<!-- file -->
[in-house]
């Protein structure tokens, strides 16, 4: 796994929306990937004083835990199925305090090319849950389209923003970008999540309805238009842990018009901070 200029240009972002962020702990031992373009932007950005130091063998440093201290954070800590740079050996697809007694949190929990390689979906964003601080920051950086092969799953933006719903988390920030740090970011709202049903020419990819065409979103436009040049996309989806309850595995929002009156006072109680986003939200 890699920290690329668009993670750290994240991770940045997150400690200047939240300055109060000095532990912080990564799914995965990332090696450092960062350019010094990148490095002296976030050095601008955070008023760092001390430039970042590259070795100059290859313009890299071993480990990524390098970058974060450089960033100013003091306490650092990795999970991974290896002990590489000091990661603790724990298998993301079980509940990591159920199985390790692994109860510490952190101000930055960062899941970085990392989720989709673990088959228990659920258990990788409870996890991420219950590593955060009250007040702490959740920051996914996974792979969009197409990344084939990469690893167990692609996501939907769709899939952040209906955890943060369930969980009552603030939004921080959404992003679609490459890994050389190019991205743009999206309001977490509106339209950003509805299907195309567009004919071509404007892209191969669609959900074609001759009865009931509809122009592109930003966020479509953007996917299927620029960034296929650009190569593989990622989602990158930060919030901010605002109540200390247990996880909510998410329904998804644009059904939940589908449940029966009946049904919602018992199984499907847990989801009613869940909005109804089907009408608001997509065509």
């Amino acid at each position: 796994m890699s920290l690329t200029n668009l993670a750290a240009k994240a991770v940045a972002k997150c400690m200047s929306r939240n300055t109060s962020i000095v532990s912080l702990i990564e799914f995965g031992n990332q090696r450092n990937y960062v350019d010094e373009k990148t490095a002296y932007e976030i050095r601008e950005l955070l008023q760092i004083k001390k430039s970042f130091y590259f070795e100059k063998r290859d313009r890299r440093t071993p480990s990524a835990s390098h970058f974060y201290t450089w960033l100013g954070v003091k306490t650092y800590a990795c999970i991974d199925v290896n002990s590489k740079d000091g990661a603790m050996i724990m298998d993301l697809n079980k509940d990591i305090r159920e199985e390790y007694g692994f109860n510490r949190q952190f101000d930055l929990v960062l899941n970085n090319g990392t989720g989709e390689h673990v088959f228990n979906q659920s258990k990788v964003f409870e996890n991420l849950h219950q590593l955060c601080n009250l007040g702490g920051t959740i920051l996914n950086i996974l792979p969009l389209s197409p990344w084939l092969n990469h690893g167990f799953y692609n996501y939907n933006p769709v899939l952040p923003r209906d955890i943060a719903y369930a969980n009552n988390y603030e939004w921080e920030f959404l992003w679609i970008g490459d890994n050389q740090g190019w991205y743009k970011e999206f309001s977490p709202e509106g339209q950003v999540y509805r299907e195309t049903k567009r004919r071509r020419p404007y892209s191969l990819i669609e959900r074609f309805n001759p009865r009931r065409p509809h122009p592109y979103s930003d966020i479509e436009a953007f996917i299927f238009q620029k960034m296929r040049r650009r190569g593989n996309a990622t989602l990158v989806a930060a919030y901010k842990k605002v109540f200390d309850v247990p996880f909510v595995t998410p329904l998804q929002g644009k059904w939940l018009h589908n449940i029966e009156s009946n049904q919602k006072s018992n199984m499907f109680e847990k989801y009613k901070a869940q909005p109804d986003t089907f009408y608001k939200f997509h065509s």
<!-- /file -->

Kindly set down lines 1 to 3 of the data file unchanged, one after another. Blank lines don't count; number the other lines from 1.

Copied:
[in-house]
């Protein structure tokens, strides 16, 4: 796994929306990937004083835990199925305090090319849950389209923003970008999540309805238009842990018009901070 200029240009972002962020702990031992373009932007950005130091063998440093201290954070800590740079050996697809007694949190929990390689979906964003601080920051950086092969799953933006719903988390920030740090970011709202049903020419990819065409979103436009040049996309989806309850595995929002009156006072109680986003939200 890699920290690329668009993670750290994240991770940045997150400690200047939240300055109060000095532990912080990564799914995965990332090696450092960062350019010094990148490095002296976030050095601008955070008023760092001390430039970042590259070795100059290859313009890299071993480990990524390098970058974060450089960033100013003091306490650092990795999970991974290896002990590489000091990661603790724990298998993301079980509940990591159920199985390790692994109860510490952190101000930055960062899941970085990392989720989709673990088959228990659920258990990788409870996890991420219950590593955060009250007040702490959740920051996914996974792979969009197409990344084939990469690893167990692609996501939907769709899939952040209906955890943060369930969980009552603030939004921080959404992003679609490459890994050389190019991205743009999206309001977490509106339209950003509805299907195309567009004919071509404007892209191969669609959900074609001759009865009931509809122009592109930003966020479509953007996917299927620029960034296929650009190569593989990622989602990158930060919030901010605002109540200390247990996880909510998410329904998804644009059904939940589908449940029966009946049904919602018992199984499907847990989801009613869940909005109804089907009408608001997509065509």
């Amino acid at each position: 796994m890699s920290l690329t200029n668009l993670a750290a240009k994240a991770v940045a972002k997150c400690m200047s929306r939240n300055t109060s962020i000095v532990s912080l702990i990564e799914f995965g031992n990332q090696r450092n990937y960062v350019d010094e373009k990148t490095a002296y932007e976030i050095r601008e950005l955070l008023q760092i004083k001390k430039s970042f130091y590259f070795e100059k063998r290859d313009r890299r440093t071993p480990s990524a835990s390098h970058f974060y201290t450089w960033l100013g954070v003091k306490t650092y800590a990795c999970i991974d199925v290896n002990s590489k740079d000091g990661a603790m050996i724990m298998d993301l697809n079980k509940d990591i305090r159920e199985e390790y007694g692994f109860n510490r949190q952190f101000d930055l929990v960062l899941n970085n090319g990392t989720g989709e390689h673990v088959f228990n979906q659920s258990k990788v964003f409870e996890n991420l849950h219950q590593l955060c601080n009250l007040g702490g920051t959740i920051l996914n950086i996974l792979p969009l389209s197409p990344w084939l092969n990469h690893g167990f799953y692609n996501y939907n933006p769709v899939l952040p923003r209906d955890i943060a719903y369930a969980n009552n988390y603030e939004w921080e920030f959404l992003w679609i970008g490459d890994n050389q740090g190019w991205y743009k970011e999206f309001s977490p709202e509106g339209q950003v999540y509805r299907e195309t049903k567009r004919r071509r020419p404007y892209s191969l990819i669609e959900r074609f309805n001759p009865r009931r065409p509809h122009p592109y979103s930003d966020i479509e436009a953007f996917i299927f238009q620029k960034m296929r040049r650009r190569g593989n996309a990622t989602l990158v989806a930060a919030y901010k842990k605002v109540f200390d309850v247990p996880f909510v595995t998410p329904l998804q929002g644009k059904w939940l018009h589908n449940i029966e009156s009946n049904q919602k006072s018992n199984m499907f109680e847990k989801y009613k901070a869940q909005p109804d986003t089907f009408y608001k939200f997509h065509s």